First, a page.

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Depression-Era Post Office Murals Imperiled

13 mural by Ben Shahn and his wife, Bernada Bryson, may meet their end

Natalie Schachar
April 09, 2013
(Natalie Schachar)
(Natalie Schachar)

While the US Postal Service usually has as much to do with art as far as the next stamp design is concerned, a pending plan to sell the Bronx Post Office has artists and preservationists worried about the uncertain future of thirteen murals painted by Ben Shahn and his wife, Bernada Bryson.

The frescos, which are painted directly onto the walls of the building’s interior a la Michelangelo and the Sistine Chapel, depict the occupations of American workers and have come to exemplify life during the Great Depression. But the Postal Service, which continues to reel from financial woes, has proposed selling the colossal building and relocating.

“In the face of unsustainable deficits, the Postal Service must seek ways to cut costs and reduce the size of its infrastructure,” read duplicates of an announcement posted alongside certain murals. “We believe we have an opportunity in the Bronx to sell the existing Postal Service at 558 Grand Concourse Avenue and right size our retail operation into smaller leased space.”

Although the historic post office building, which was completed in 1939, is protected as a New York City landmark, the murals within the building have no landmark designation and the new tenant would become the proprietor of the works with the building’s sale. According to the New York Landmarks Conservancy, such a move would endanger the floor-to-ceiling murals if proper protections are not in place.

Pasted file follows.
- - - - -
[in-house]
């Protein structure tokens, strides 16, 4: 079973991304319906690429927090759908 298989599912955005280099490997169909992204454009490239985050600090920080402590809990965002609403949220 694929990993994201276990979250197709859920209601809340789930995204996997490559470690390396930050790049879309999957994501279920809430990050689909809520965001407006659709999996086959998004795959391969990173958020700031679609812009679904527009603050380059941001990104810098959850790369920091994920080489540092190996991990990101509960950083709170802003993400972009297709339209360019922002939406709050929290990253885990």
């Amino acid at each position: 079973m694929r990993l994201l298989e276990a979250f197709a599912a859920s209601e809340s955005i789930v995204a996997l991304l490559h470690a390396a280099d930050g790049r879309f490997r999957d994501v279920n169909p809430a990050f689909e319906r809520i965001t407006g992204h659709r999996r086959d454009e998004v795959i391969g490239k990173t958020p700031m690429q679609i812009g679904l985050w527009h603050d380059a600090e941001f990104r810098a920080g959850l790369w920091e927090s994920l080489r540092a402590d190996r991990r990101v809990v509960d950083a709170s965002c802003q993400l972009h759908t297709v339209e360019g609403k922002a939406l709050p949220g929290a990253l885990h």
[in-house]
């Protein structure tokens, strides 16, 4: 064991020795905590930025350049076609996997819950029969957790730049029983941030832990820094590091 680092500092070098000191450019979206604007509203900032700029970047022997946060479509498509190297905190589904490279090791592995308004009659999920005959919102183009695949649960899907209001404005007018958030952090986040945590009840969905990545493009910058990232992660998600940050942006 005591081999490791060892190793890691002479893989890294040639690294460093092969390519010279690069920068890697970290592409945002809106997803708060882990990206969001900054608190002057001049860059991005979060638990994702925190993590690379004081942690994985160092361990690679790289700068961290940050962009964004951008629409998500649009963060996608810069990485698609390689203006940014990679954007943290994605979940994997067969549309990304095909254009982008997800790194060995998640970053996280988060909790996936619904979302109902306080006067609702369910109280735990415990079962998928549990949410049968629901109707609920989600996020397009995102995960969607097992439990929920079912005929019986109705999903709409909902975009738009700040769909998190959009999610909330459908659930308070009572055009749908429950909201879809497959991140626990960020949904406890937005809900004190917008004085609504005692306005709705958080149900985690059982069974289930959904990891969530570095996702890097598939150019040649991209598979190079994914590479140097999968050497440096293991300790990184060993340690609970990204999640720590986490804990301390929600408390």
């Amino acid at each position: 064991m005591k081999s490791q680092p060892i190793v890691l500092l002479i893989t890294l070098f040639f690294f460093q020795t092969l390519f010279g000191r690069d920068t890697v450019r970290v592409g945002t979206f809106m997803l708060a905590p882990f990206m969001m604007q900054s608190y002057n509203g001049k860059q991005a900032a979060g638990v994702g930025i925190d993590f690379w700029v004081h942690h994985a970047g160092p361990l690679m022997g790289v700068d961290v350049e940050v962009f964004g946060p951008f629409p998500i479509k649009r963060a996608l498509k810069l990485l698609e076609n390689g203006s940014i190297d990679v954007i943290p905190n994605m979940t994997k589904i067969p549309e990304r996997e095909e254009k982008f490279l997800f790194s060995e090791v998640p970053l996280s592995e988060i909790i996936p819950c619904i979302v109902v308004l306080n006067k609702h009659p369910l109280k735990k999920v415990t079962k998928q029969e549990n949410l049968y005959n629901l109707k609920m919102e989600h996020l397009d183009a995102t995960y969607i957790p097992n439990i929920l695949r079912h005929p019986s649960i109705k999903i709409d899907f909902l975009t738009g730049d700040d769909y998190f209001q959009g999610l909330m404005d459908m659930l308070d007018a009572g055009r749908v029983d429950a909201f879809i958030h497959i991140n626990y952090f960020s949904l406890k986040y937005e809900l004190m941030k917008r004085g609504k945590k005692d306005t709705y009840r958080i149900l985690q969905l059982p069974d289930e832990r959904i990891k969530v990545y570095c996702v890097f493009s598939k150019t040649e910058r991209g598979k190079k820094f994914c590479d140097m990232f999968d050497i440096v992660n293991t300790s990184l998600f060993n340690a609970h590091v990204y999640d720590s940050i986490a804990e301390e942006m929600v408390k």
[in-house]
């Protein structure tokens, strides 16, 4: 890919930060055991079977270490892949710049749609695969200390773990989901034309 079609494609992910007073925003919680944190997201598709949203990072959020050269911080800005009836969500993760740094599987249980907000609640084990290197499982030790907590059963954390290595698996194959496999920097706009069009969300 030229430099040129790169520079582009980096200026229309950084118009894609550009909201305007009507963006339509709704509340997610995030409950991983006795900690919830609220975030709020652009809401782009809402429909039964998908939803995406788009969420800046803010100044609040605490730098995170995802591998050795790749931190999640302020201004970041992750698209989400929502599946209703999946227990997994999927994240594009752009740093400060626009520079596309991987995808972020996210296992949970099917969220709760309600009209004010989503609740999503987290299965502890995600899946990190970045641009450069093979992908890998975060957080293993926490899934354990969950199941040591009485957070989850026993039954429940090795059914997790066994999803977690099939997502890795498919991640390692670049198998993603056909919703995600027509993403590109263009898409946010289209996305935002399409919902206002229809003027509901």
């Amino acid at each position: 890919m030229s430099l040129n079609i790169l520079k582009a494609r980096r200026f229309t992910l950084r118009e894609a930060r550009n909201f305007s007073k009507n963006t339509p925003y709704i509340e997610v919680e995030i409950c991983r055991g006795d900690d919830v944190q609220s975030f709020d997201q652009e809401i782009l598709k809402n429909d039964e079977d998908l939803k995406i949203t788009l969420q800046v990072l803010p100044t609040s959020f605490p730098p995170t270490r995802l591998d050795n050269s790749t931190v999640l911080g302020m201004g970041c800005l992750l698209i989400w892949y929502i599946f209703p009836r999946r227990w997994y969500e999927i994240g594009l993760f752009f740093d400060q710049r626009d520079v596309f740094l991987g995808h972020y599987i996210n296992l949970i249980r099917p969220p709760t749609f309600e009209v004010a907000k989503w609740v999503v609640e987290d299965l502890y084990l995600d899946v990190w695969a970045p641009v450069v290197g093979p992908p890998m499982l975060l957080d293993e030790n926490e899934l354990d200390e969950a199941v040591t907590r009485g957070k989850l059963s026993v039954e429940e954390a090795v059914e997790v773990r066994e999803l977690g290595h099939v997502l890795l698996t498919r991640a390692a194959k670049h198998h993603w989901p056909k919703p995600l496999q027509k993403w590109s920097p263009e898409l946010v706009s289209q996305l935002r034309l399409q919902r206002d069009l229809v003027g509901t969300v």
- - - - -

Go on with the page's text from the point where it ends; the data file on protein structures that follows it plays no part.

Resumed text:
The property has yet to be sold, but critics like Jonathan Shahn, the late artist’s son, have stepped in to urge the New York Landmarks Commission to officially preserve the murals for their artistic value and their wider significance as New Deal government-sponsored art projects. The post office scenes of Southern and Midwestern American life by Shahn, a Jewish artist from Williamsburg who studied alongside Diego Rivera, were commissioned by the Treasury Section of Painting and Sculpture and became a prominent example of federal support for the arts during the era.

Congressman José Serrano has penned a letter to the Postmaster General about the proposed sale.

Natalie Schachar is an editorial intern at Tablet. A recent graduate of Barnard College, she has written for the Times of Israel, The Atlantic, The Argentina Independent and Lilith Magazine.

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